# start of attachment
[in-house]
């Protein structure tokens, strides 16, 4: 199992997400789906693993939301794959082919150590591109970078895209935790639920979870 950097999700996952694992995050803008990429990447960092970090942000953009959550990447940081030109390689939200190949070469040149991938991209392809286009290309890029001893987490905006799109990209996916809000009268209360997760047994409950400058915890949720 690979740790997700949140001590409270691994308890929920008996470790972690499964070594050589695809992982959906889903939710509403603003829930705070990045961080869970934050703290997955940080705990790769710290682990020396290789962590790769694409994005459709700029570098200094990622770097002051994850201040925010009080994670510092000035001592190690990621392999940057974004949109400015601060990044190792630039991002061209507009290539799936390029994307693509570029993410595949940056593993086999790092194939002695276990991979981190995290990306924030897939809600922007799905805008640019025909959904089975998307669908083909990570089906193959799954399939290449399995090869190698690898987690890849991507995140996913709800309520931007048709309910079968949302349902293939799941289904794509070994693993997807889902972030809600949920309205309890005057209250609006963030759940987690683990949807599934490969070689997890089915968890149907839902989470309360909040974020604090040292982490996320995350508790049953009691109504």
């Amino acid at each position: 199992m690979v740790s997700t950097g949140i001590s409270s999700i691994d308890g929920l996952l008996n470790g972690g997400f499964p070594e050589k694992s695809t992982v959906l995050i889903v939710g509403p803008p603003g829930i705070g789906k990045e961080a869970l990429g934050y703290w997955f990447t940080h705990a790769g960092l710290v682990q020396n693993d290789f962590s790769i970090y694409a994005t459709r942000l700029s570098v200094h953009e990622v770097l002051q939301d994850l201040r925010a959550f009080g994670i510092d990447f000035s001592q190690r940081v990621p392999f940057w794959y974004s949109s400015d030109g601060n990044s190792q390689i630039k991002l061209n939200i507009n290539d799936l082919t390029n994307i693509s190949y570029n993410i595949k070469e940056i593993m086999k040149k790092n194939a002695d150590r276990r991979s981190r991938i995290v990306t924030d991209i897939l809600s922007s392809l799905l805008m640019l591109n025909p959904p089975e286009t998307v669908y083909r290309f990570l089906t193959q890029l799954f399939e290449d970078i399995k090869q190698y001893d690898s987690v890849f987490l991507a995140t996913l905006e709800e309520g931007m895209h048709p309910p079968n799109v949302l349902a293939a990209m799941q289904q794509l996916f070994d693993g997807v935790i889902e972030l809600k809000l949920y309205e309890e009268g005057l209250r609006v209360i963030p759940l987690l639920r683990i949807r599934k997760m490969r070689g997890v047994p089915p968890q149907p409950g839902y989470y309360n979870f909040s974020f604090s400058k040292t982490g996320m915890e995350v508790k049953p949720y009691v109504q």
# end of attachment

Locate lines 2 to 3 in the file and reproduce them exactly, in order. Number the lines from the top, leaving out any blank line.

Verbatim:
């Protein structure tokens, strides 16, 4: 199992997400789906693993939301794959082919150590591109970078895209935790639920979870 950097999700996952694992995050803008990429990447960092970090942000953009959550990447940081030109390689939200190949070469040149991938991209392809286009290309890029001893987490905006799109990209996916809000009268209360997760047994409950400058915890949720 690979740790997700949140001590409270691994308890929920008996470790972690499964070594050589695809992982959906889903939710509403603003829930705070990045961080869970934050703290997955940080705990790769710290682990020396290789962590790769694409994005459709700029570098200094990622770097002051994850201040925010009080994670510092000035001592190690990621392999940057974004949109400015601060990044190792630039991002061209507009290539799936390029994307693509570029993410595949940056593993086999790092194939002695276990991979981190995290990306924030897939809600922007799905805008640019025909959904089975998307669908083909990570089906193959799954399939290449399995090869190698690898987690890849991507995140996913709800309520931007048709309910079968949302349902293939799941289904794509070994693993997807889902972030809600949920309205309890005057209250609006963030759940987690683990949807599934490969070689997890089915968890149907839902989470309360909040974020604090040292982490996320995350508790049953009691109504």
């Amino acid at each position: 199992m690979v740790s997700t950097g949140i001590s409270s999700i691994d308890g929920l996952l008996n470790g972690g997400f499964p070594e050589k694992s695809t992982v959906l995050i889903v939710g509403p803008p603003g829930i705070g789906k990045e961080a869970l990429g934050y703290w997955f990447t940080h705990a790769g960092l710290v682990q020396n693993d290789f962590s790769i970090y694409a994005t459709r942000l700029s570098v200094h953009e990622v770097l002051q939301d994850l201040r925010a959550f009080g994670i510092d990447f000035s001592q190690r940081v990621p392999f940057w794959y974004s949109s400015d030109g601060n990044s190792q390689i630039k991002l061209n939200i507009n290539d799936l082919t390029n994307i693509s190949y570029n993410i595949k070469e940056i593993m086999k040149k790092n194939a002695d150590r276990r991979s981190r991938i995290v990306t924030d991209i897939l809600s922007s392809l799905l805008m640019l591109n025909p959904p089975e286009t998307v669908y083909r290309f990570l089906t193959q890029l799954f399939e290449d970078i399995k090869q190698y001893d690898s987690v890849f987490l991507a995140t996913l905006e709800e309520g931007m895209h048709p309910p079968n799109v949302l349902a293939a990209m799941q289904q794509l996916f070994d693993g997807v935790i889902e972030l809600k809000l949920y309205e309890e009268g005057l209250r609006v209360i963030p759940l987690l639920r683990i949807r599934k997760m490969r070689g997890v047994p089915p968890q149907p409950g839902y989470y309360n979870f909040s974020f604090s400058k040292t982490g996320m915890e995350v508790k049953p949720y009691v109504q």